Waterways Ireland | Hubs | Themes

Hidden Gems at Athlone

Hidden Gems

Strange and fantastical creatures, plundering Vikings and a literary icon – look beyond the surface of Lough Ree and you never know what you might find…

Derryglad Folk Museum

Pull up a stool at the mid-19th century grocery-pub in the Derryglad Folk Museum, and you'll feel like you could settle in for the afternoon. This museum is a work of pure devotion by its owners, the Finneran family, who have created a treasure-trove of curiosities that will keep you engaged, entertained and enlightened. There are over 6,000 items on display detailing farm and folk life from the 18th century to the present day, including phonographs, school materials, tradesman's tools and horse-drawn machinery.

Knockcroghery Claypipe Centre

When the village of Knockcroghery was burned to the ground by the Black and Tans in 1921, a thriving clay pipe tradition died with it. Engulfed with flames, the factory – which had stood on the site for 250 years – was reduced to smouldering ash. But today, the tradition has been revived thanks to the interest and devotion of local woman Ethel Kelly. Step into the Knockcroghery Claypipe Centre and uncover the incredible history behind the soft curves of these beautifully crafted pipes, created using the original moulds and tools. Smoked by both men and women, and frequently used at funeral wakes when they would be broken after being smoked, claypipes have been described as the "pipe of the common man".

Ireland's Nessie…

It started off as a day like any others back in May, 1960 when three Catholic priests went for a lesiurely fishing trip on Lough Ree. But it would end with tales of a strange, black, eel-like monster that rose and fell as it travelled through the water. And the legend of the Lough Ree monster spread… Of course, there had been murmurings of a fantastical creature in the lake prior to the Sixties, but this was the best documented claim of an actual sighting. So keep your eyes out and your camera close when you're cruising the waters here – you never know what you might see! 

Goldsmith and Lough Ree

Leaving Glasson village on the road to Ballymahon, you'll pass a spot called The Three Jolly Pigeons. It's worth a stop-off: this 1920's spot is overflowing with rural charm and is named after a pub that was the setting for Oliver Goldsmith's She Stoops to Conquer, written in 1771. It's the first sign that you are now in Goldsmith country – a part of Ireland with deep links to the 18th century literary genius. Goldsmith was born in Pallas, just outside the village of Ballymahon, where he is now remembered both with a statue on the main street and, more notably, with an annual festival. For the literary-minded, this is a gem of an event held every June, which celebrates both Goldsmith's works and the beautifully surroundings that inspired them.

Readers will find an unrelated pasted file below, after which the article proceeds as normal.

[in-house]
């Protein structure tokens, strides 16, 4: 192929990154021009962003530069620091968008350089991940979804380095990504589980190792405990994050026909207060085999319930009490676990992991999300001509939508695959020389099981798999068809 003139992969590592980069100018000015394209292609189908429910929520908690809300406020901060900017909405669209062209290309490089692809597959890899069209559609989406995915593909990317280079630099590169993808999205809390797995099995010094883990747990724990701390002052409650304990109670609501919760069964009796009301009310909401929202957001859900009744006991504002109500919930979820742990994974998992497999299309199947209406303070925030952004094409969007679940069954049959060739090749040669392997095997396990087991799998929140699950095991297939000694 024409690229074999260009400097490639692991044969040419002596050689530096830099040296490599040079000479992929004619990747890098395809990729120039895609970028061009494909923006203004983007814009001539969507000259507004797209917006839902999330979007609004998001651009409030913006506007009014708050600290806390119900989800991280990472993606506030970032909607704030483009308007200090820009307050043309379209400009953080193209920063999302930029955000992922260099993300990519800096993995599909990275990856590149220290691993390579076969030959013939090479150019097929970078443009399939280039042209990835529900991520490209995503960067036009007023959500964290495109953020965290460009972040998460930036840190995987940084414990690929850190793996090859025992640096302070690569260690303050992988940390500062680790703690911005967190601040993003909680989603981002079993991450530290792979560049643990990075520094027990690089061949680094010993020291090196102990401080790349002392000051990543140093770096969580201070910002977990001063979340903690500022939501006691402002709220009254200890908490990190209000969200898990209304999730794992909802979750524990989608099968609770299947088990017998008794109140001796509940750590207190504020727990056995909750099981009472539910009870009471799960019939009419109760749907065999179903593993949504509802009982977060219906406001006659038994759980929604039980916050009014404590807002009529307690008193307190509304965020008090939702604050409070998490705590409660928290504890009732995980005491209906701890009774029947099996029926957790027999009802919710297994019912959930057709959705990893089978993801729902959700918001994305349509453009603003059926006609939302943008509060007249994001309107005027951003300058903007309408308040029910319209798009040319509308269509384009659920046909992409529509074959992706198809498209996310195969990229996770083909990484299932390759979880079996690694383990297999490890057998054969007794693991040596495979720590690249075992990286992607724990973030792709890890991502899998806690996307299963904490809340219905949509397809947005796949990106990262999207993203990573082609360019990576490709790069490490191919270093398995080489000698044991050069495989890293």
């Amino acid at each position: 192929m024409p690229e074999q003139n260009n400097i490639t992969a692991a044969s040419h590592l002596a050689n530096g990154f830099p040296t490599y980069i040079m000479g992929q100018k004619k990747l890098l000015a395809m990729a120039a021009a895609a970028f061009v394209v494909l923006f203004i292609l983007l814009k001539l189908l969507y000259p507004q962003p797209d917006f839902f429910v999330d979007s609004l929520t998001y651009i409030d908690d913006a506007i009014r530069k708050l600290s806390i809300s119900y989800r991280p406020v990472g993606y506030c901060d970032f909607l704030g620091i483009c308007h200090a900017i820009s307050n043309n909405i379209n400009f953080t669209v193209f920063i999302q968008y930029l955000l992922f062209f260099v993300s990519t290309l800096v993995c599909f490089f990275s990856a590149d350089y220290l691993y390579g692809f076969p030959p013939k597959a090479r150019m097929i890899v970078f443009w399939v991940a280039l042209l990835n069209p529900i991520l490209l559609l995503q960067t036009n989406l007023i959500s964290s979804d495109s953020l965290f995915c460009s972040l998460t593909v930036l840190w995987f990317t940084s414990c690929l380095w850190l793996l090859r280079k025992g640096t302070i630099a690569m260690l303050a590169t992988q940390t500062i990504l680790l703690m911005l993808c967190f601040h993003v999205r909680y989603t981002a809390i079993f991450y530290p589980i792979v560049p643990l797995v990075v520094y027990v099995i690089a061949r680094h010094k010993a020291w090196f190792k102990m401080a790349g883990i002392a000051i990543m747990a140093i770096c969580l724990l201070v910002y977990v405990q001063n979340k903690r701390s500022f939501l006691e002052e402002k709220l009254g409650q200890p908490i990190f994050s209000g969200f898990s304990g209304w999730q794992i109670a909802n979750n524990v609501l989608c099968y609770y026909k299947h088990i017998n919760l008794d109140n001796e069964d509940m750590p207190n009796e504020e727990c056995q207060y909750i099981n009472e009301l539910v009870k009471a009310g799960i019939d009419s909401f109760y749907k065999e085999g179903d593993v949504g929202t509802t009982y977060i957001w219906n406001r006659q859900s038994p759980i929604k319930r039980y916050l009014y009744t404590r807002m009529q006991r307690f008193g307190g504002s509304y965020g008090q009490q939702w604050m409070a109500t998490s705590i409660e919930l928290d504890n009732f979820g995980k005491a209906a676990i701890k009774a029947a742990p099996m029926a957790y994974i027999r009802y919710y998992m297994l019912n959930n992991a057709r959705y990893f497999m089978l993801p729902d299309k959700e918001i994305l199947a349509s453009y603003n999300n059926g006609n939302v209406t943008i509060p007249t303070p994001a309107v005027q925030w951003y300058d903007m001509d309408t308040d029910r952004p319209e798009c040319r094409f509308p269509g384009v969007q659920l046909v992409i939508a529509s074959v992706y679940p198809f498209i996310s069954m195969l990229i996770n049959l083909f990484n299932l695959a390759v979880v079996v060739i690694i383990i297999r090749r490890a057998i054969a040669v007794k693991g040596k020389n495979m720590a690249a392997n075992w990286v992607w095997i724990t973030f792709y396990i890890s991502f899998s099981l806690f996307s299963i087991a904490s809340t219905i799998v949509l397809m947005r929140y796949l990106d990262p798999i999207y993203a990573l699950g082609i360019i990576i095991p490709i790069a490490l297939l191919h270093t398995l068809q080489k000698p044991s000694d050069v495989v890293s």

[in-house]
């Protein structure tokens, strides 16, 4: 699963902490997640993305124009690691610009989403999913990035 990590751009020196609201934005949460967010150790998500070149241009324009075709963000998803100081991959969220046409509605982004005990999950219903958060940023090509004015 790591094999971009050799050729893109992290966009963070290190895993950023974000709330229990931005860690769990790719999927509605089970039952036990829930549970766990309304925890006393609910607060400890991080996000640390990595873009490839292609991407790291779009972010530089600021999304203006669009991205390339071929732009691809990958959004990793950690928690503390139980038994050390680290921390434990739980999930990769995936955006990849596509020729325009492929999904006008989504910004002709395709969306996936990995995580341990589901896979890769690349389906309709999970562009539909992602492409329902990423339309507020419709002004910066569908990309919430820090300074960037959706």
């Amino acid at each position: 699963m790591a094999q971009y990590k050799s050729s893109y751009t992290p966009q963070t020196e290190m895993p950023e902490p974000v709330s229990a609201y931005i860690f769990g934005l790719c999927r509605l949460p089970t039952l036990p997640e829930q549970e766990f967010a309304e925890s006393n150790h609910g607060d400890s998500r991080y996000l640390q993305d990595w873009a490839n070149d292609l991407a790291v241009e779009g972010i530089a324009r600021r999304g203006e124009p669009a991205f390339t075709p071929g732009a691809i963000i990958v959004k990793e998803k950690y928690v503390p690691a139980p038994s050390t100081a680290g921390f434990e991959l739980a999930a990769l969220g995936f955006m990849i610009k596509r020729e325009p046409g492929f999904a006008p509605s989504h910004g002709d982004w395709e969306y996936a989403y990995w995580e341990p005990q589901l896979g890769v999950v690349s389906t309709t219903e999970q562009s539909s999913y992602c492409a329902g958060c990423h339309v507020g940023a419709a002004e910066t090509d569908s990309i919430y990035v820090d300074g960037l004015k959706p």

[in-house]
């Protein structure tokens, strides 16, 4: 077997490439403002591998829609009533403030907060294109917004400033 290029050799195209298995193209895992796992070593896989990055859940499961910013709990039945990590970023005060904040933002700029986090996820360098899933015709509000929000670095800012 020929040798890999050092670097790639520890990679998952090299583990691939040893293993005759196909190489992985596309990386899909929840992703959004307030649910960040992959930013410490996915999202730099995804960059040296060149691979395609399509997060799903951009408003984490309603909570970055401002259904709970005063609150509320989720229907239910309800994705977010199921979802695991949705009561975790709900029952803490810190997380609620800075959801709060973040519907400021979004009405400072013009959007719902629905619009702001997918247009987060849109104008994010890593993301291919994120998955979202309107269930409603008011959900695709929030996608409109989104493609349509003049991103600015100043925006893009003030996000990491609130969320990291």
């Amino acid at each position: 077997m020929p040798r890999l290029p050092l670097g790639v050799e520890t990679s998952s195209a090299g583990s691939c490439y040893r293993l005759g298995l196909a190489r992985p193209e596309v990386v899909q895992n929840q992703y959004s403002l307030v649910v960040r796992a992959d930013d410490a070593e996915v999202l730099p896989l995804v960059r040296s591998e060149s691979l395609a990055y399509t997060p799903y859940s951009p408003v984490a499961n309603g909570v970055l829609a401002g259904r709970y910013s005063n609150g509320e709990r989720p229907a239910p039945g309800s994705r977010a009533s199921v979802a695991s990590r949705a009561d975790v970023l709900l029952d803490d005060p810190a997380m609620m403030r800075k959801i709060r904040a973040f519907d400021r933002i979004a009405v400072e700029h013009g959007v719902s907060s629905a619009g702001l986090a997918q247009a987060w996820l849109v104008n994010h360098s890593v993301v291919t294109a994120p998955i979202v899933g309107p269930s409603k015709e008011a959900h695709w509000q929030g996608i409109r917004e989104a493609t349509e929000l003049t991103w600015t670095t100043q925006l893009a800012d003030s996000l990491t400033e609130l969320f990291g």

The islands of Lough Ree

Look out across Lough Ree and the islands seem to rise from the rippling waters like apparitions. Thousands of years of folklore and legend, history and myth swirl together around these grassy enclaves, and, at times, it feels like all of the area's past is contained within them. Take Inchcleraun for starters – this quiet wilderness was a retreat for Queen Maeve, a haven for St Diarmuid who founded a monastic site here in 540AD, and was attacked and plundered repeatedly from the 9th to the 14th centuries. It's not the only island that harbours a turbulent history. Walk down to the shores at Coosan Point, look out and you'll see Hare Island in the distance. Back in the 19th century, a massive hoard of Viking gold was found here, while the island was also a lure for St Ciaran, who later founded a monastic site at Clonmacnoise. It's easy to see why saints and scholars, adventurers and attackers were drawn to these islands over the years, and they add a unique beauty to cruising the vast waters of Lough Ree.

Show More

Start planning your experience

Filter by

NavigationFilter = [Shannon Navigation]
ActivityTypeFilter = [All]
BusinessTypeFilter = [All]

Active Life Boat Hire

County Clare

7;#Shannon Navigation


21;#Boat Hire

Adventure Gently

Shannon & Shannon-Erne

6;#Shannon Erne Waterway;#7;#Shannon Navigation


1;#Activity Provider;#17;#Tours & Trips

Allen Centre

Co Leitrim

7;#Shannon Navigation


1;#Activity Provider;#3;#Clubs & Training Centres;#4;#Equipment Hire/Rental;#17;#Tours & Trips

Athlone Boat Club

3 Retreat Mews
Retreat Rd
Co Westmeath

7;#Shannon Navigation


1;#Activity Provider;#3;#Clubs & Training Centres

Barracuda Boat Trips

Co Westmeath

7;#Shannon Navigation

21;#Boat Trips

17;#Tours & Trips


Hodson Bay
Co Roscommon
N37 KH72

7;#Shannon Navigation

6;#Power Sports;#8;#Sailing

1;#Activity Provider

Birr Outdoor Education Centre

Roscrea Road
Co Offaly

7;#Shannon Navigation

6;#Power Sports

1;#Activity Provider;#4;#Equipment Hire/Rental

Carrick Rowing Club

Quay Road
Co Lietrim

7;#Shannon Navigation


1;#Activity Provider;#3;#Clubs & Training Centres


Bellanaleck, Co Fermanagh
Co Leitrim
Banagher, Co Offaly

7;#Shannon Navigation;#2;#Erne System


21;#Boat Hire

Castleconnell Boat Club

Co Limerick

7;#Shannon Navigation


1;#Activity Provider;#3;#Clubs & Training Centres

Coca Cola Zero Bikes

Limerick City

7;#Shannon Navigation


4;#Equipment Hire/Rental;#1;#Activity Provider

Cruise on the Ku-ee-tu

7;#Shannon Navigation

21;#Boat Trips

17;#Tours & Trips
Back to top